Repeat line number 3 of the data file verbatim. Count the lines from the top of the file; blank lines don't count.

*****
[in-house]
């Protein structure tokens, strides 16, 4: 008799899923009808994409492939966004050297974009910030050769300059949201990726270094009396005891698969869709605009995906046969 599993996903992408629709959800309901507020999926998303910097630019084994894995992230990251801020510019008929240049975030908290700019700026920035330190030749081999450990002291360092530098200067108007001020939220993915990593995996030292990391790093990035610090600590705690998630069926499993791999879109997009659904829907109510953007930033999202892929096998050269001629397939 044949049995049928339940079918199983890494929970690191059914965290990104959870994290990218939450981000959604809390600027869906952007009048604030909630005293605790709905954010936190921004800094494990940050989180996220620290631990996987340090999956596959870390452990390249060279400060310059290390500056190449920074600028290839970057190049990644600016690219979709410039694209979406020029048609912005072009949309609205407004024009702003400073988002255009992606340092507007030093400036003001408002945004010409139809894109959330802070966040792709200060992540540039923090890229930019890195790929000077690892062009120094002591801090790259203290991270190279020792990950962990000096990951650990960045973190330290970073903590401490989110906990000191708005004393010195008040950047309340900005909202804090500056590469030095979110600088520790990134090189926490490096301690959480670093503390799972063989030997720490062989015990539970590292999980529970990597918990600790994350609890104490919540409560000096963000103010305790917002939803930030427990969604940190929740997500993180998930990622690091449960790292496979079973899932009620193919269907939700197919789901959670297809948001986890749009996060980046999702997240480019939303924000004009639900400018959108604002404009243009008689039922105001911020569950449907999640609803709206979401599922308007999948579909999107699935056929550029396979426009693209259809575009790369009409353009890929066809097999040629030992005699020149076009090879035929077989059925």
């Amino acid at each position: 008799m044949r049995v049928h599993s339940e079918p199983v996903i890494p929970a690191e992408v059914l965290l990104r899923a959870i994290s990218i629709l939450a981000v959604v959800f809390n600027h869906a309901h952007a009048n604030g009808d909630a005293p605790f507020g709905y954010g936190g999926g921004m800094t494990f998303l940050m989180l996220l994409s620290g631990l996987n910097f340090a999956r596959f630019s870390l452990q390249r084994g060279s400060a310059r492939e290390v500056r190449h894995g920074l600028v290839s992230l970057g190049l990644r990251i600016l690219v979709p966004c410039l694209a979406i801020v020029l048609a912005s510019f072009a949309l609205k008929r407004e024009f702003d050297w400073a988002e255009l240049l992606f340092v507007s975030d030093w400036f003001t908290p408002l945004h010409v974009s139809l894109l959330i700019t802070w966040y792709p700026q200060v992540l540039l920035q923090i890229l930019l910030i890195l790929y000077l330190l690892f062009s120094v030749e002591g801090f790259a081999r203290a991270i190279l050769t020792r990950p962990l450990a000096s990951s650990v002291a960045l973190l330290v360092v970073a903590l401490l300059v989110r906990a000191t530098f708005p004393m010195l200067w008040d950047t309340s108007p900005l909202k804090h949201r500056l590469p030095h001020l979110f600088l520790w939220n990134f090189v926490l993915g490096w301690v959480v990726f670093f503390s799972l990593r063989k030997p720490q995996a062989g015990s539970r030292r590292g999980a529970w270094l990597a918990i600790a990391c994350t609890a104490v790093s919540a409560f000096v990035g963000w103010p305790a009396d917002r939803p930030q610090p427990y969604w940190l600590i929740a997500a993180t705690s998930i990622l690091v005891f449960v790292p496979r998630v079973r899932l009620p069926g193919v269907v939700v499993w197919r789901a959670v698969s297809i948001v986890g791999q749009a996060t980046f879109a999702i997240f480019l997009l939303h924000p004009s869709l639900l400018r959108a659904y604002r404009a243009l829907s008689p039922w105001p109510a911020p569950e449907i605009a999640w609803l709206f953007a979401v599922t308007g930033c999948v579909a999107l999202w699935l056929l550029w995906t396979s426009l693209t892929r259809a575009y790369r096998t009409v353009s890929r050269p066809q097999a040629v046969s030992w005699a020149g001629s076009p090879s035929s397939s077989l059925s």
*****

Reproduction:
């Amino acid at each position: 008799m044949r049995v049928h599993s339940e079918p199983v996903i890494p929970a690191e992408v059914l965290l990104r899923a959870i994290s990218i629709l939450a981000v959604v959800f809390n600027h869906a309901h952007a009048n604030g009808d909630a005293p605790f507020g709905y954010g936190g999926g921004m800094t494990f998303l940050m989180l996220l994409s620290g631990l996987n910097f340090a999956r596959f630019s870390l452990q390249r084994g060279s400060a310059r492939e290390v500056r190449h894995g920074l600028v290839s992230l970057g190049l990644r990251i600016l690219v979709p966004c410039l694209a979406i801020v020029l048609a912005s510019f072009a949309l609205k008929r407004e024009f702003d050297w400073a988002e255009l240049l992606f340092v507007s975030d030093w400036f003001t908290p408002l945004h010409v974009s139809l894109l959330i700019t802070w966040y792709p700026q200060v992540l540039l920035q923090i890229l930019l910030i890195l790929y000077l330190l690892f062009s120094v030749e002591g801090f790259a081999r203290a991270i190279l050769t020792r990950p962990l450990a000096s990951s650990v002291a960045l973190l330290v360092v970073a903590l401490l300059v989110r906990a000191t530098f708005p004393m010195l200067w008040d950047t309340s108007p900005l909202k804090h949201r500056l590469p030095h001020l979110f600088l520790w939220n990134f090189v926490l993915g490096w301690v959480v990726f670093f503390s799972l990593r063989k030997p720490q995996a062989g015990s539970r030292r590292g999980a529970w270094l990597a918990i600790a990391c994350t609890a104490v790093s919540a409560f000096v990035g963000w103010p305790a009396d917002r939803p930030q610090p427990y969604w940190l600590i929740a997500a993180t705690s998930i990622l690091v005891f449960v790292p496979r998630v079973r899932l009620p069926g193919v269907v939700v499993w197919r789901a959670v698969s297809i948001v986890g791999q749009a996060t980046f879109a999702i997240f480019l997009l939303h924000p004009s869709l639900l400018r959108a659904y604002r404009a243009l829907s008689p039922w105001p109510a911020p569950e449907i605009a999640w609803l709206f953007a979401v599922t308007g930033c999948v579909a999107l999202w699935l056929l550029w995906t396979s426009l693209t892929r259809a575009y790369r096998t009409v353009s890929r050269p066809q097999a040629v046969s030992w005699a020149g001629s076009p090879s035929s397939s077989l059925s």